Today’s NewsClips are in honor of the August babies of the family. That would include my sister Mary, my brother John and my daughter, Nora, who turns 13 today. (And who will give me a hard time for mentioning her in the blog. But Happy Birthday anyway, sweetie!)
These NewsClips feature another August baby in the Haigney family, my great-great aunt Mary “Mamie” (Haigney) Walker (1872-1956), who celebrated her birthday Aug. 16. As I’ve noted, I’m grouping these little local news snippets by year.
NewsClips is a recurring feature in which I share transcriptions of newspaper stories about my ancestors.
I owe today’s NewsClips to a mostly vanished newspaper institution, the social-happenings column in which all news, however minor, was fit to print. Reading it makes you feel as if you’re channeling Gladys Kravitz, the eternally nosy neighbor from Bewitched. In the Times Record of Troy, N.Y., the local news page carried many column inches of these snippets, headlined only by the name of the town or neighborhood whose business was being chronicled. I have found a couple of dozen of them pertaining to my relatives, and will group items by year.
Today I kick off NewsClips, an ongoing series of transcriptions of newspaper clippings discovered in my travels. Some of them you’ll love only if you’re as obsessed with Haigneys as I am, which is why I’ll be posting them behind the WordPress Wall.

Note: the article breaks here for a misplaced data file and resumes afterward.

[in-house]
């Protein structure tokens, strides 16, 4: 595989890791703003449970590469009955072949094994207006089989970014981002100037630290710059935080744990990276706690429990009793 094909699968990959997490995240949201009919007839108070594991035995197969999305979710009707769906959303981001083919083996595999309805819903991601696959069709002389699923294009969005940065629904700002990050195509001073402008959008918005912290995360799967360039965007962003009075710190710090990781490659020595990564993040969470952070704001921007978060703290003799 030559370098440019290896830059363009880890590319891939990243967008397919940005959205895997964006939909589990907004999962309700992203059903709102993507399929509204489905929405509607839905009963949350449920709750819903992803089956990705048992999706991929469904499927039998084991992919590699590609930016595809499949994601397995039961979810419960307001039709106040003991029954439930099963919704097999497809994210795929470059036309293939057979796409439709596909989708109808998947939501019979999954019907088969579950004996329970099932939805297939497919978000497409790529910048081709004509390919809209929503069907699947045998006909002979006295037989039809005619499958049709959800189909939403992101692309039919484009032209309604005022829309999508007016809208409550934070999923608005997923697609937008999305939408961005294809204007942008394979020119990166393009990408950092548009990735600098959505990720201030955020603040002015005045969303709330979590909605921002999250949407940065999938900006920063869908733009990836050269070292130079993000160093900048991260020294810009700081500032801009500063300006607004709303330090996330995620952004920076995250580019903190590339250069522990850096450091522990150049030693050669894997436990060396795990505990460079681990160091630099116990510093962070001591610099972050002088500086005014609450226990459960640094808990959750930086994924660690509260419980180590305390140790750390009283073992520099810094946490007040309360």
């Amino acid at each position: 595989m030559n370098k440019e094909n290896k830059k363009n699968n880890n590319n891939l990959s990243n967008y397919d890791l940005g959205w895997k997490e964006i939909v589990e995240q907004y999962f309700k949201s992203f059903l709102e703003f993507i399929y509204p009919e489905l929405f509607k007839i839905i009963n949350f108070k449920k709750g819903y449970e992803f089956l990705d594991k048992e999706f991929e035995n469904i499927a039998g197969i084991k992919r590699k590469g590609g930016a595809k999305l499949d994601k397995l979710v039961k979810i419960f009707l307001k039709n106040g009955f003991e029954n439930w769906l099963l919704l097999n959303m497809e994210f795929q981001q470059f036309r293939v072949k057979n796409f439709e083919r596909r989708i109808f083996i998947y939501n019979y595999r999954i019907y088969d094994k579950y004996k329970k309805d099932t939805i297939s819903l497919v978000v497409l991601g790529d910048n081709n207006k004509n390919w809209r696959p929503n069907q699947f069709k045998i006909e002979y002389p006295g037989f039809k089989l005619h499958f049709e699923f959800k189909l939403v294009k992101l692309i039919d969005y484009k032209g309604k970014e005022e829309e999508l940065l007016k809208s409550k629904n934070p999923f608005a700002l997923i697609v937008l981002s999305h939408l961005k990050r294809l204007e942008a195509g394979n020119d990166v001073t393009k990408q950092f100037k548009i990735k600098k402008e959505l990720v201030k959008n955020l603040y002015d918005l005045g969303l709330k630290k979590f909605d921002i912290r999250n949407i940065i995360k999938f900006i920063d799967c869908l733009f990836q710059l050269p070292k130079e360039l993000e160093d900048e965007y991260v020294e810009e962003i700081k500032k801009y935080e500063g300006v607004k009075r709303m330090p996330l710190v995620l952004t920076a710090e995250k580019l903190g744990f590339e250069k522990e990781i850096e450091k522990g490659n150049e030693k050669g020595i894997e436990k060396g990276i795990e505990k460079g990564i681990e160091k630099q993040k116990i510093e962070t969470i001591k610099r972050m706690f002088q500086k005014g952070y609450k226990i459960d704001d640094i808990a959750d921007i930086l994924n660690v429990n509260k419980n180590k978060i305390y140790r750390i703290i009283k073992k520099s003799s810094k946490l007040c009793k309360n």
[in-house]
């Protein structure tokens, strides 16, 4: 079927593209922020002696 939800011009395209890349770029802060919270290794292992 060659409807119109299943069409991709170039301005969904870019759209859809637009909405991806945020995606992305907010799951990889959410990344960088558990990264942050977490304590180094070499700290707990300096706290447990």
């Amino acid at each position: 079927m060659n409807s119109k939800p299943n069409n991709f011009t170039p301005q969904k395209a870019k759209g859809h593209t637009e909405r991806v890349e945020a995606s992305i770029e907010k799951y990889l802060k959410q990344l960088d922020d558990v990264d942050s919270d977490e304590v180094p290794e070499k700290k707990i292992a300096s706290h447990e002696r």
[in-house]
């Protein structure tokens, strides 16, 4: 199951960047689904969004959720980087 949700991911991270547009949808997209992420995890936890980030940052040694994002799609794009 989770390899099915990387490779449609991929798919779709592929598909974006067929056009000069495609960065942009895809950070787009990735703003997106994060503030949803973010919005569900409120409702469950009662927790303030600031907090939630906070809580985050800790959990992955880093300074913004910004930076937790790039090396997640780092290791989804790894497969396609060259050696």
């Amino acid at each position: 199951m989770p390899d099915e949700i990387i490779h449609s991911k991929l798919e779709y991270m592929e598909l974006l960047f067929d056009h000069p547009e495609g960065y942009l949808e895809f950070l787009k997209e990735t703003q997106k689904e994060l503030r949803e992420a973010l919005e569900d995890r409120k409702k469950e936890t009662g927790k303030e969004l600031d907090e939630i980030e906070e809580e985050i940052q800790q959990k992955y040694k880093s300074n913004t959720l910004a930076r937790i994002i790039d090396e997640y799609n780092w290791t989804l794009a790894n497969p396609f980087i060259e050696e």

This first NewsClip, however, might be of interest even if you’re not a Haigney. It’s an interview my great-aunt Ann Haigney gave to the Brooklyn Eagle about volunteering her nursing expertise to help victims of the horrific 1944 circus fire in Hartford, Conn.
I gathered more background on this infamous fire, which I’ll put into another post. (For now I’ll just say that although the young burn victims Ann saw seemed to have put the ordeal behind them, many carried emotional as well as physical scars for decades after.)
Biographical note: Ann Margaret Haigney (1904-1979), known as Aunt Anna to her extended family, was the adopted daughter of my great-grandparents, Joseph and Catherine (Connors) Haigney. She graduated in 1934 from the Nazarene Nurses School in Brooklyn, N.Y. and embarked on a career as an R.N. After she died, one of my aunts was executor of Ann’s estate, and remarked that “as she was independent in life she was also independent in death. A nice human being who gave of herself to humanity.”